And for the after-hours crowd, there will be a special midnight screening of 1991's Teenage Mutant Ninja Turtles 2: The Secret of the Ooze, timed nicely with the June 3 release of the karate-trained reptiles' latest big-screen adventure, Teenage Mutant Ninja Turtles: Out of the Shadows.

Click here for the Lower East Side Film Festival's complete lineup.

OVARIAN PSYCOS (2016), dirs. Kate Trumbull-LaValle, Johanna Sokolowski

Human Rights Watch Film Festival
Dates: June 10-19

One of NYC's best annual documentary platforms, the Human Rights Watch Film Festival honors its mission to celebrate the most socially conscious and politically stimulating non-fiction films with a crop of culturally diverse explorations. Los Angeles' gang world is analyzed through a group of hard-edged women in the excellently titled Ovarian Psycos; a young Afghanistan woman’s dreams of hip-hop stardom are suppressed in Sonita; LGBT issues are given a regional specificity in Inside the Chinese Closet; and a pair of Tribeca 2016 standouts delve into police brutality and prison life with Do Not Resist and Solitary, respectively.

Click here for a complete breakdown of the Human Rights Watch Film Festival's NYC program.

SPA NIGHT (2016), dir. Andrew Ahn

Dates: June 15-26

Are you the kind of NYC movie lover who experiences intense FOMO while Sundance and SXSW are underway in January and March, respectively? If so, BAMcinemaFest should be your annual summer high-point. Collecting a wide array of those two festivals' best premieres, the Brooklyn Academy of Music’s first-class June series is the best way to experience Sundance and SXSW without dropping major coin on flights and hotels.

BAMcinemaFest's 2016 edition is, unsurprisingly, loaded with must-sees. Ira Sachs, who recently visited Tribeca 2016 to interview Andrea Arnold, brings his latest drama, Little Men, the BAM’s opening night; Todd Solondz's uniquely existential weirdness backs Greta Gerwig in Weiner-Dog; Brooklyn's indie actress of the moment Kate Lyn Shiel (Starz's The Girlfriend Experience) gives an amazing performance in the meta-documentary Kate Plays Christine; horror director Ti West gives the western genre a shot with In a Valley of Violence, starring Ethan Hawke and John Travolta; and The Alchemist Cookbook imagines what Evil Dead would look like if it were made by Jim Jarmusch.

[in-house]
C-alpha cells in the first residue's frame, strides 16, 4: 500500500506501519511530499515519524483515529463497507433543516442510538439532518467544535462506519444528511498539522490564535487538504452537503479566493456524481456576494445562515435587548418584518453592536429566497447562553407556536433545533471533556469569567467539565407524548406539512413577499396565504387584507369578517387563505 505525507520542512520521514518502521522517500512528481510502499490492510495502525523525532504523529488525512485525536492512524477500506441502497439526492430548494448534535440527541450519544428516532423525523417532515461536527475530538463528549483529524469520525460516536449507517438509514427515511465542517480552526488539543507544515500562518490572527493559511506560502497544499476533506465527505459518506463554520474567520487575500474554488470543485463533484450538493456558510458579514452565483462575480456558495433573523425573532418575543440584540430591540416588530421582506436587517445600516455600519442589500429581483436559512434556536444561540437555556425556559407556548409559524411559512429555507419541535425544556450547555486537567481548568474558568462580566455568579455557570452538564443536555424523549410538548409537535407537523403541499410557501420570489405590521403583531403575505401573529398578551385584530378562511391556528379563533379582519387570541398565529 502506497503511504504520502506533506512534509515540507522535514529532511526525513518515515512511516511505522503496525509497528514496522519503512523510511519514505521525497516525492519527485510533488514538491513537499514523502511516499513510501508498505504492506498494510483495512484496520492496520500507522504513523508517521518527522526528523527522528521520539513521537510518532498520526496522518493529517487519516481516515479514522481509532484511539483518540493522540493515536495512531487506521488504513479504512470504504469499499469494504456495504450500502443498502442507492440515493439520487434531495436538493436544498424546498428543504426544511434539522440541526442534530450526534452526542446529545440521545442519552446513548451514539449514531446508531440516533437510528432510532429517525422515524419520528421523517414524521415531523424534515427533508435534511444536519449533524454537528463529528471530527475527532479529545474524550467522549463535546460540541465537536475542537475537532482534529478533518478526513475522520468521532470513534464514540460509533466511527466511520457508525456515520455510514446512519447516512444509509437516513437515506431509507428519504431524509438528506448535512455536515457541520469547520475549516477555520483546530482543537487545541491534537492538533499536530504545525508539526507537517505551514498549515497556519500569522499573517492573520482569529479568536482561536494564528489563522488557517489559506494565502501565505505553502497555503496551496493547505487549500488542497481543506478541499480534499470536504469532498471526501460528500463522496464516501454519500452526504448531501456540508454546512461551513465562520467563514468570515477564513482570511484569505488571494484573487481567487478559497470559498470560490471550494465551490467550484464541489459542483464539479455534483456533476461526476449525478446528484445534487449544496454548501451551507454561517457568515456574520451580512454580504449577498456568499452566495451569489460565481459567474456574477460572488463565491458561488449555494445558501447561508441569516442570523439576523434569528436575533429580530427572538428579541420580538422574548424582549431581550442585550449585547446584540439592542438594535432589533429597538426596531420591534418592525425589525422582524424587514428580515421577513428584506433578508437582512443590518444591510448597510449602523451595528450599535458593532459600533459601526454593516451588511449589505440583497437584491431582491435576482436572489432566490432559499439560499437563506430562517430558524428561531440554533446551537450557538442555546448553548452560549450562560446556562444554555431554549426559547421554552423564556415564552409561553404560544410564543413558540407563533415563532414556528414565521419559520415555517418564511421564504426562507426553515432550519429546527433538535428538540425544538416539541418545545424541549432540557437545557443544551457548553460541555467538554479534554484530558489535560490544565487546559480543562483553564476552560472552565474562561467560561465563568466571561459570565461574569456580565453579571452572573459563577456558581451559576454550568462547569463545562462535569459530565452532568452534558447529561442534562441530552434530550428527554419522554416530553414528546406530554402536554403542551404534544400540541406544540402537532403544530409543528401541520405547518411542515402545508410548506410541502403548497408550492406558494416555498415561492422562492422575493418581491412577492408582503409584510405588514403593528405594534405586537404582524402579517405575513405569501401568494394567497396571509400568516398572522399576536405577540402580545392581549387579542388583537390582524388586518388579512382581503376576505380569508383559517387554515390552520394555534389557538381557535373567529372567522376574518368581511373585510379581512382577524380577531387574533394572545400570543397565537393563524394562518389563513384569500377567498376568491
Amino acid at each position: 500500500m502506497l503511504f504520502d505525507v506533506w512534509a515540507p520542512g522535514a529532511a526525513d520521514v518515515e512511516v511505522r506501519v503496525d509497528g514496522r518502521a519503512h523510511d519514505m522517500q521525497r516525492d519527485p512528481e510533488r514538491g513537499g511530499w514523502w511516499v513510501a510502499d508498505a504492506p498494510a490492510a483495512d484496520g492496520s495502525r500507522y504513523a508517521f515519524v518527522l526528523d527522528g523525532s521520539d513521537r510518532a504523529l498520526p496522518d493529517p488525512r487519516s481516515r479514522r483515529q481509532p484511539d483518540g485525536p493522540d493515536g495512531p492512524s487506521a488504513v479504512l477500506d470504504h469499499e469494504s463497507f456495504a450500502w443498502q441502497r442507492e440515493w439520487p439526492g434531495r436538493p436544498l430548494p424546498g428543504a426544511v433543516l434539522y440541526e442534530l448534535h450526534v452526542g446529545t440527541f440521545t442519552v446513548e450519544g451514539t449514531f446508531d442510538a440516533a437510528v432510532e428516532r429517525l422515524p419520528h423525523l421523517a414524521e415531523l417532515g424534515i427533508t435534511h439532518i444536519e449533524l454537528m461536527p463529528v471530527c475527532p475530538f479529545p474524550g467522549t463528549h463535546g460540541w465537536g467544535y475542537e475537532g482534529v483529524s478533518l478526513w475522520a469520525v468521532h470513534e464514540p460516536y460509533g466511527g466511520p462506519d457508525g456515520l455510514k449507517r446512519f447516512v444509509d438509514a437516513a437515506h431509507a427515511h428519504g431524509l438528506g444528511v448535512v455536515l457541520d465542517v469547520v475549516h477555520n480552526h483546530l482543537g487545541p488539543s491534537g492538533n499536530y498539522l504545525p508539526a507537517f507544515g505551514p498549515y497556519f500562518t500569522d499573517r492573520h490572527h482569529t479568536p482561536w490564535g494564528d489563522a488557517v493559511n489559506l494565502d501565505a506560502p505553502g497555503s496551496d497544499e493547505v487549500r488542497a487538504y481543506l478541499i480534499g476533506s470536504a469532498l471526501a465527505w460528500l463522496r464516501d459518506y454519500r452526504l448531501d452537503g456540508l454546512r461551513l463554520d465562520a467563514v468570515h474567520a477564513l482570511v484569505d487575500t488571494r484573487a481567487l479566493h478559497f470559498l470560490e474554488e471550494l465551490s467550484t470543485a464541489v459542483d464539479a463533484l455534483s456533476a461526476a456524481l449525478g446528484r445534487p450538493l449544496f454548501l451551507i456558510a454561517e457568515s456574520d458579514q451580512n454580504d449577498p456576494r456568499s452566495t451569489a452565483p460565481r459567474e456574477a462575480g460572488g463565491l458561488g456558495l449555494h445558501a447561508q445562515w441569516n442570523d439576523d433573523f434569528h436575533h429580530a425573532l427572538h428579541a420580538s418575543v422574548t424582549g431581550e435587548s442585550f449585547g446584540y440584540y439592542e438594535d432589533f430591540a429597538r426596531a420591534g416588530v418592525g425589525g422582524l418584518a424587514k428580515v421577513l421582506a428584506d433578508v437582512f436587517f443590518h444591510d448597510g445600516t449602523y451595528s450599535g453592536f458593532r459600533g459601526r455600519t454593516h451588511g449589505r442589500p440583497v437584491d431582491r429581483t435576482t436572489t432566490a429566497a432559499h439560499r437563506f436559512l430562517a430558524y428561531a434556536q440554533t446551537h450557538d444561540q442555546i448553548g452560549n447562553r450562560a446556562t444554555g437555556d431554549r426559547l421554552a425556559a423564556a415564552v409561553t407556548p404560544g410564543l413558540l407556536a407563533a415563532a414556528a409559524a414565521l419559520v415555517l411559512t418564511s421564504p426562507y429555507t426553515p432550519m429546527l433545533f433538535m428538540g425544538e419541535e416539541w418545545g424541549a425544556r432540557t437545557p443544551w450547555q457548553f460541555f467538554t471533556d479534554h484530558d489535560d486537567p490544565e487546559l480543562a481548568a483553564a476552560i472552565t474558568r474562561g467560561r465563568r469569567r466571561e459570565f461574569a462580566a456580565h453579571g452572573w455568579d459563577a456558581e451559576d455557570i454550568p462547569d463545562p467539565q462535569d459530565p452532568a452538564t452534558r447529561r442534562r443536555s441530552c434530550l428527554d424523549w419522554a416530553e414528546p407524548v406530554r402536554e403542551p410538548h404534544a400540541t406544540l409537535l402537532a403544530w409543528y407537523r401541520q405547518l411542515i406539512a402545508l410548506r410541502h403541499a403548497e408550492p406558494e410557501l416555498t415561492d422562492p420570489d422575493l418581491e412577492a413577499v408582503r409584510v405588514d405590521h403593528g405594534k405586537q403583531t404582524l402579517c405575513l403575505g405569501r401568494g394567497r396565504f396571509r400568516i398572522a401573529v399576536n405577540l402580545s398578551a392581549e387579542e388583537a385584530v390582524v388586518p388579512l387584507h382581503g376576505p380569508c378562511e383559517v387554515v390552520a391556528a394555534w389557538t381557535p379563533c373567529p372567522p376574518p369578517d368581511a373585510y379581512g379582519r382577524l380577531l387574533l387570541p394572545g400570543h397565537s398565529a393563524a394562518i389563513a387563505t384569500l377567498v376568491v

Click here for a complete breakdown of BAMcinemaFest 2016.

Nitehawk Cinema's 5th anniversary
Dates: June 20-26

While the aforementioned Metrograph is doing a great job of establishing itself as a repertory landmark in NYC, Brooklyn's Nitehawk Cinema has been exactly that for five years now. With its Saturday morning cereal-and-a-movie program, its exceptional midnight weekend screenings, high-cuisine menu, and varied selection of booze, Nitehawk gives Brooklynites the kind of experiential and cinephile-friendly movegoing experience that was once unique to Austin's Alamo Drafthouse and Los Angeles' The Cinefamily and New Beverly.

Next month, Nitehawk will toast to its 5th anniversary with a yet-to-be-announced slate of special screenings and events. Expect it to be the borough’s coolest weeklong June party.

Click here for Nitehawk Cinema ticket and showtime info.

JAGAT (BRUTAL) [2016], dir. Shanjhey Kumar Perumal

New York Asian Film Festival
Dates: June 22 – July 9

Co-presented by Subway Cinema and the Film Society of Lincoln Center, the 15th edition of the New York Asian Film Festival is fittingly anchored by 15 feature films. For horror fans, there's Creepy, the new Hitchcock-if-he-were-in-a-mental-asylum Japanese thriller from Pulse director Kiyoshi Kurosawa, and The Priests, a South Korean exorcism freak-out complete with demonic piglets. And for those who can appreciate a wholly original concept, there's Apocalypse Child, which imagines that Francis Ford Coppola left an illegitimate kid and a surfboard in his wake after the Philippines-set production of Apocalypse Now.

Click here for the New York Asian Film Festival's complete lineup.

Masked filmgoers at an Alamo Drafthouse screening of YOU'RE NEXT, in Texas.

Alamo Draftouse Brooklyn
Opening date: TBD

Once Nitehawk Cinema's 5th anniversary celebrations are over, its programmers are going to have their hands full trying to prep for the downtown Brooklyn arrival of a new Alamo Drafthouse theater. The Alamo chain, originally based in Austin, Texas, and now spread out across the country, is the Rakim to Nitehawk's Nas, the O.G. purveyor of beer-and-food dining, pre-show cartoons and old genre movie trailers, and party-like screenings of sleazy 1970s and '80s filmic curiosities. The new BK Drafthouse will have seven screens and, word has it, will feature Austin-started weekly signature series like "Terror Tuesday" and "Weird Wednesday."

Click here for the Alamo Drafthouse Brooklyn's official site.